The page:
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Challenge of the Week: Mindful Eating

January 23, 2012
Familiar scenario: Return to my room from class/work/gym. Hungry. Fix up some yummy, healthy vegan meal and happily go plunk down in front of my computer. Commence watching Sherlock. Food+Benedict Cumberbatch=heaven…  Until I look down at my plate and only see a few pathetic crumbs. Wait a minute… Wasn’t there a burrito there a second ago?  Um, yes. And I barely remember eating it. Well darn, I didn’t even get to enjoy it! I guess I’ll eat another.
My main struggle with food is that I am not a mindful eater in the least. Not mindfully eating is the scenario I just described above. The result is that I take in more food than I need, and I am not appreciating my food. I get too enraptured in the brilliance of modern technology to appreciate the delicious and nutritious food I make. If I sat down and stared at a wall, instead of my computer screen, and really focused on what was in the mouth and my stomach, I would push the plate away considerably sooner. When I multi-task eat, I am not cognizant of how much I am eating, how full I feel, and what my food even tastes like. I think many of us are guilty of doing something else while we eat, and it’s having a negative impact.
The Center for Mindful Eating gives the following principles for Mindful Eating:
  • Start by recognizing whether you’re hungry before you begin eating. If you aren’t hungry, you won’t be as interested so it will be harder to stay focused. Besides, if a craving doesn’t come from hunger, eating will never satisfy it.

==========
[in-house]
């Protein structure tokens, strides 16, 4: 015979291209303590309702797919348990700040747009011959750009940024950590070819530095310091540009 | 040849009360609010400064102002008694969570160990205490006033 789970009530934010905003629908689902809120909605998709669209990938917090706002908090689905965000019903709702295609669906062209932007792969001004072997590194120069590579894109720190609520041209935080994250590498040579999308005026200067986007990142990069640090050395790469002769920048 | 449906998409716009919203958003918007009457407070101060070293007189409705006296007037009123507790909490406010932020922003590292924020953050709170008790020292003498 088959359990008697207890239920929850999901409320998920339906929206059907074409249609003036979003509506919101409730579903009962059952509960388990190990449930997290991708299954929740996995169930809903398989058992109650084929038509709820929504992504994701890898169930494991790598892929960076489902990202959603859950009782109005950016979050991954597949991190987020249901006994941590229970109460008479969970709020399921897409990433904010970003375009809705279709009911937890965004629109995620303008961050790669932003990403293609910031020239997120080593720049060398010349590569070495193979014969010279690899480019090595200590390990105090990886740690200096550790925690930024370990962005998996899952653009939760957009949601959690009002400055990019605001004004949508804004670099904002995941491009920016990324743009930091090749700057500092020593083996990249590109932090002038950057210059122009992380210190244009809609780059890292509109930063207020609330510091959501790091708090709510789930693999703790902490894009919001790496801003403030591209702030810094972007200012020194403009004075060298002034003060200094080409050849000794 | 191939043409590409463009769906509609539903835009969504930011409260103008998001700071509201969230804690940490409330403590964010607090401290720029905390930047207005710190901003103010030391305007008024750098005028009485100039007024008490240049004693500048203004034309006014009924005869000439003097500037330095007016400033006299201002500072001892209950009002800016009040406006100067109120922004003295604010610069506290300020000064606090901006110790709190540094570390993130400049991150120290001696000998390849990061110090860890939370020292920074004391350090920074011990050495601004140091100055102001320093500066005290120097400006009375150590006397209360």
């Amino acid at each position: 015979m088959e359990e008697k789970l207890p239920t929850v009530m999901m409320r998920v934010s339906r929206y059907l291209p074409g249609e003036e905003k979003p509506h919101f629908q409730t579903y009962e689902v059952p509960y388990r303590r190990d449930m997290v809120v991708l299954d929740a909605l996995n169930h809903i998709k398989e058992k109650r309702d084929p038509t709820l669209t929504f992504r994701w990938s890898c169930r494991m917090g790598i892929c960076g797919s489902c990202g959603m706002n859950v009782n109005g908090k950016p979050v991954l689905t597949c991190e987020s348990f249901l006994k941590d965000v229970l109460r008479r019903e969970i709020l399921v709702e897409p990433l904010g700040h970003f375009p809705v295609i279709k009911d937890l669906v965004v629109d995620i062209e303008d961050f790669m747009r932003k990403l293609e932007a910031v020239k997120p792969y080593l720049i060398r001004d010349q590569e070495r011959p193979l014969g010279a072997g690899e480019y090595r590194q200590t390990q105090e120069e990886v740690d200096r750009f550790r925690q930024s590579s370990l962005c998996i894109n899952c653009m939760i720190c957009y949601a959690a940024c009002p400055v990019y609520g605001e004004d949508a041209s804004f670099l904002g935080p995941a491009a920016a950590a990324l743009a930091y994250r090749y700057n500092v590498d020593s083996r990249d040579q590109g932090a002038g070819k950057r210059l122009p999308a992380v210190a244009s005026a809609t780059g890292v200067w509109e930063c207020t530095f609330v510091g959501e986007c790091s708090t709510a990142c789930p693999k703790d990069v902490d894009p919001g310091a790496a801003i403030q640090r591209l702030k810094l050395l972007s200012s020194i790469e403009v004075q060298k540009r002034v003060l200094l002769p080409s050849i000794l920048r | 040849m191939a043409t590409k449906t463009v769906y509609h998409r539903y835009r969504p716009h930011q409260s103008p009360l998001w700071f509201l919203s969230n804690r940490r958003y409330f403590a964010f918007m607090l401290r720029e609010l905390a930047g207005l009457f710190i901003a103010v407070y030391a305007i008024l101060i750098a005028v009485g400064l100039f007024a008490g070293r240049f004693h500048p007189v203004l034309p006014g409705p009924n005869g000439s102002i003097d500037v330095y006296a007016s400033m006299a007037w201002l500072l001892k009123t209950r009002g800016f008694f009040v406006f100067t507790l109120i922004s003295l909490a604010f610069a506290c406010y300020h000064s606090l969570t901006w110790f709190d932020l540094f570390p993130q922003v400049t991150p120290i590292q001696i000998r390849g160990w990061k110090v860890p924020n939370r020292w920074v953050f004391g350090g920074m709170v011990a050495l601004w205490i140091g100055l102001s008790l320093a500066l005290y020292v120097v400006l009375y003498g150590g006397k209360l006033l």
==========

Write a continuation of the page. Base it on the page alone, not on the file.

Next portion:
• Don’t wait until you’re famished. One of the keys to conscious eating is to keep your body adequately fed to avoid becoming overly hungry which increases the chance that you’ll overeat.
  • Next, decide how full you want to be when you’re finished eating. When you eat with the intention of feeling better when you’re done eating, you’re less likely to keep eating until the food is gone. Because let’s be honest, feeling stuffed sucks. Worst feeling in the world.
  • Eat without distractions. If you eat while you’re distracted by watching television, driving, or talking on the telephone, you won’t be giving your food or your body’s signals your full attention. As a result, you may feel full but not satisfied.
  • Savor the aromas and tastes of your food as you eat it. Put your fork down between bites and be conscious of all the different sensations you are experiencing.
  • If you notice that you’re not enjoying what you chose, choose something else if possible. Eating food you don’t enjoy will leave you feeling dissatisfied. Too true, my friends, too true. And deprivation leads to binges.
  • Push your plate forward or get up from the table as soon as you feel satisfied. The desire to keep eating will pass quickly. Keep in mind that you’ll eat again when you’re hungry.
  • Notice how you feel when you’re finished eating. If you overate, don’t punish yourself. Instead, be aware of the physical and/or emotional discomfort that often accompanies being overly full and create a plan to decrease the likelihood that you’ll overeat next time.

So, my challenge to myself and to you is this: For one week, focus on mindful eating. Take the time to fix a meal and a place setting, sit down, and enjoy your food. Learn to gauge how much food is enough to feel satisfied, but not overly full. Enjoy your food. Savor it, and then be done. Clear your place immediately and put away any left-overs, if you linger, you will probably continue to eat.

I hope you will join me!

-Over and out

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